WIN: City of Chicago Announces $150M Funding for the Residential Adaptive Reuse of Four LaSalle Street Skyscrapers

Continental and Commercial National Bank, 1914, Daniel Burnham, 208 S. LaSalle Street. Image credit: Lamar Johnson Collaborative
Rector Building / Chicago Trust Building / Chicago Title and Trust Building / Bell Federal Savings & Loan Building, Jarvis Hunt in 1906 with later modifications to the uppermost floors, cornice, fascia, and base of the building by Holabird & Roche to the south in 1924, 79 W. Monroe Street. Photo credit: Loopnet

“Mayor Brandon Johnson on Wednesday earmarked $151.2 million in taxpayer money to help subsidize four proposals to breathe new life into Chicago’s Financial District by transforming it into Chicago’s newest residential neighborhood, advancing a plan to ‘reimagine’ Chicago’s Loop launched by former Mayor Lori Lightfoot.

“The four proposals would invest a combined $520.2 million in the city’s central business district to build approximately 1,000 apartments in what is now mostly empty office space, including 300 units set aside for low- and moderate-income Chicagoans as part of an effort to reduce segregation in Chicago and chip away at the city’s shortage of affordable homes, officials said.

“Like many cities, we are in the process of recovering from the impact of the pandemic, resulting in vacancies, particularly our storefronts and offices,” Mayor Johnson said, announcing the plan in the lobby of 208 S. LaSalle St., one of the buildings set to be transformed. ‘Additionally, evolving conditions in workplaces and retail are changing what it means to be a shopper and a worker. We have to respond to these changes. As a city, we have to do it in a creative and collaborative way.’

“In addition, Alds. Brendan Reilly (42nd Ward) and Bill Conway (34th Ward) repeatedly said they were worried that Johnson would scrap the plan to rethink the financial district. Although both are frequent critics of the mayor, they attended Wednesday’s announcement — but were not seated on the dais alongside the mayor.

“Two additional proposals, at 135 S. LaSalle St. and 105 W. Adams St., are under consideration for additional subsidies, with Johnson telling the enthusiastic crowd to ‘stay tuned.’ Lightfoot had picked the redevelopment at 135 S. LaSalle St. to advance.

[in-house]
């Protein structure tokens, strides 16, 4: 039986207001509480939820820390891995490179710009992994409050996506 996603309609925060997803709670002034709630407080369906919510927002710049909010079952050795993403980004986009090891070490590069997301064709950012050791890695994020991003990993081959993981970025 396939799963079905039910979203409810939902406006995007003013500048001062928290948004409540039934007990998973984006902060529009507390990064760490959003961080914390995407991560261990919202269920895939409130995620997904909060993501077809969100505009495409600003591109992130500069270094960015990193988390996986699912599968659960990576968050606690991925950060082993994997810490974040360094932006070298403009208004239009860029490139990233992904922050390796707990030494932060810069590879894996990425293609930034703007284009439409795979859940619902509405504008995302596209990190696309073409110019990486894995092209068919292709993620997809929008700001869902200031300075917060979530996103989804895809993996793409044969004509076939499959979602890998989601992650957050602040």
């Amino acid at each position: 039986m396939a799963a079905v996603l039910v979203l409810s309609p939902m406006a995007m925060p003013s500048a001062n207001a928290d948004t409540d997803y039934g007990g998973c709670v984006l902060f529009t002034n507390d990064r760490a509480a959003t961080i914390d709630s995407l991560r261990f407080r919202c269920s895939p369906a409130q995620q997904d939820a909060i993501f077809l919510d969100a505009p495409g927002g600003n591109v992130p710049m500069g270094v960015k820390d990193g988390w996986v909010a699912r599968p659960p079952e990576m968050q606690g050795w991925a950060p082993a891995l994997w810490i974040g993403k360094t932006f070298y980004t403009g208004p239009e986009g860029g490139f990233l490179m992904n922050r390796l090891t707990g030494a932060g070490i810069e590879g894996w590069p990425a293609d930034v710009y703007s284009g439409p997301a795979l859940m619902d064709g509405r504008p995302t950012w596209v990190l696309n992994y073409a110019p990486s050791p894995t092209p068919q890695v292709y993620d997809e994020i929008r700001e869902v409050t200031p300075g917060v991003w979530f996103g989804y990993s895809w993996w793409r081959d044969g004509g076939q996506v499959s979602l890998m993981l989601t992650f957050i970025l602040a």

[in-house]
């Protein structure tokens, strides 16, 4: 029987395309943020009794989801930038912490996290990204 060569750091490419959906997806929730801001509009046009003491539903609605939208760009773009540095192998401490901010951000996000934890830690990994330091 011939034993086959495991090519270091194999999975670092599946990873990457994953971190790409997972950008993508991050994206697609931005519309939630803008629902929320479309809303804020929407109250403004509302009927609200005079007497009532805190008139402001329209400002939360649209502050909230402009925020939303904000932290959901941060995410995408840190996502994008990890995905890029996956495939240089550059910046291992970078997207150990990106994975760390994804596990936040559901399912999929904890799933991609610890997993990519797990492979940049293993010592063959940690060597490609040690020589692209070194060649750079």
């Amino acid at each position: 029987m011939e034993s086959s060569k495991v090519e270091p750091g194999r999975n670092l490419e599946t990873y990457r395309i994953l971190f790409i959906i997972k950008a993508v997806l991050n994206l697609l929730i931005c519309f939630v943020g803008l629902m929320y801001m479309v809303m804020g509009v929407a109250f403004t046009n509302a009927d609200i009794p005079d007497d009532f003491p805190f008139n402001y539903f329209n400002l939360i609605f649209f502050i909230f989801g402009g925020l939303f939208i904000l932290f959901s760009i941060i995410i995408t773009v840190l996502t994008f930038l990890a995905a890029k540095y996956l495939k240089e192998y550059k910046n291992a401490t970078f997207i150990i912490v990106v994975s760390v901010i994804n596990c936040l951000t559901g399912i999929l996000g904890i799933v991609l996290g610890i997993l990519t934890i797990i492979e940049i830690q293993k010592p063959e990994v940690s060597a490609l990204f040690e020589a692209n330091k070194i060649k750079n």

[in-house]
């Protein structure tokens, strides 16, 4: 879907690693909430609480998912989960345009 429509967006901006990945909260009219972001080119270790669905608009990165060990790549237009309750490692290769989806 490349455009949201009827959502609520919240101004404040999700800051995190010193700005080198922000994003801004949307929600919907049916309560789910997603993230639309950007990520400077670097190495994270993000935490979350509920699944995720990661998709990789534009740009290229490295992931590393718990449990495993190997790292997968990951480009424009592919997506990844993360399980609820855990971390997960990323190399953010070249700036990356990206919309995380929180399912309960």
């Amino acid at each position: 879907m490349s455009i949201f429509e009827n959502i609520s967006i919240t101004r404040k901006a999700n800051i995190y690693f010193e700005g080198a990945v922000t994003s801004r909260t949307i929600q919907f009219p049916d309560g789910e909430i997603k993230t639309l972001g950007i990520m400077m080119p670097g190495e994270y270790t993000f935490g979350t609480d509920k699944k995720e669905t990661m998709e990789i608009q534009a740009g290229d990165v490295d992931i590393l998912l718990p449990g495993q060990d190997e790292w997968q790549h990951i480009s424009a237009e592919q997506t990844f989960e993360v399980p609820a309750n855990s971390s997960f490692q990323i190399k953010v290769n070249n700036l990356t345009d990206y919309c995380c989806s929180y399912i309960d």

“In all, city officials received nine proposals in December 2022 not only to build new apartments where cubicle dwellers once worked but also to transform building lobbies into spaces for “cultural or entertainment purposes” and vacant storefronts into grocery stores and restaurants. One proposal was rejected, another application was withdrawn, and two others were deemed ineligible or incomplete, city records show.

“While the number of people living downtown has doubled since 2000, that growth has bypassed LaSalle Street, where many of the historic buildings were built during a bygone era and are beloved but little used historic landmarks. (Cherone, WTTW Chicago, 4/3/24)

“The proposals advancing to the City Council for consideration are:

111 W. Monroe St., where Prime/Capri Interests, LLC wants to spend $203 million to build 345 apartments, including 105 affordable units, as part of a development that would include a 228-room hotel. The project has requested a $40 million subsidy.
$2.09 million for terra cotta repairs and window and door replacement; part of a $16.3 million restoration of a vacant, 1928 bank for commercial uses.
208 S. LaSalle St., where the Prime Group wants to spend $123 million to build 226 apartments, including 84 affordable units, sandwiched between two hotels. The project has requested a $26.2 million subsidy.
$1.3 million to preserve a 112-year-old bank building as part of a $53 million adaptive re-use as a hotel and retail space.
79 W. Monroe St., where the Campari Group wants to spend $64.2 million to build 117 apartments, including 41 affordable units. The project has requested a $28 million subsidy, which also calls for the restoration of the color-changing “Weather Bell” sign that signals temperature changes.
30 N. LaSalle St., where Golub & Co. wants to spend $130 million to create 349 units, with 105 affordable. The original proposal included ground-floor retail, as well as green space and seating on streets bordering the property. The project has requested a $57 million subsidy.

“Miller applauded Mayor Brandon Johnson and Department of Planning and Development Commissioner Ciere Boatright on Wednesday’s La Salle Street announcement. Johnson announced four projects in the corridor that he will put forward for a combined $151.2 million in TIF assistance this spring. The projects would help convert office buildings into much-needed housing in the Loop.

“Miller said many of those buildings Johnson announced haven’t been landmarked — like 111 W. Monroe St. — and will soon undergo the landmark designation process.

“These are great strides forward,’ he said.” (Miller, Chicago Sun-Times, 4/4/24)

Read the full story at WTTW Chicago and Chicago Sun-Times

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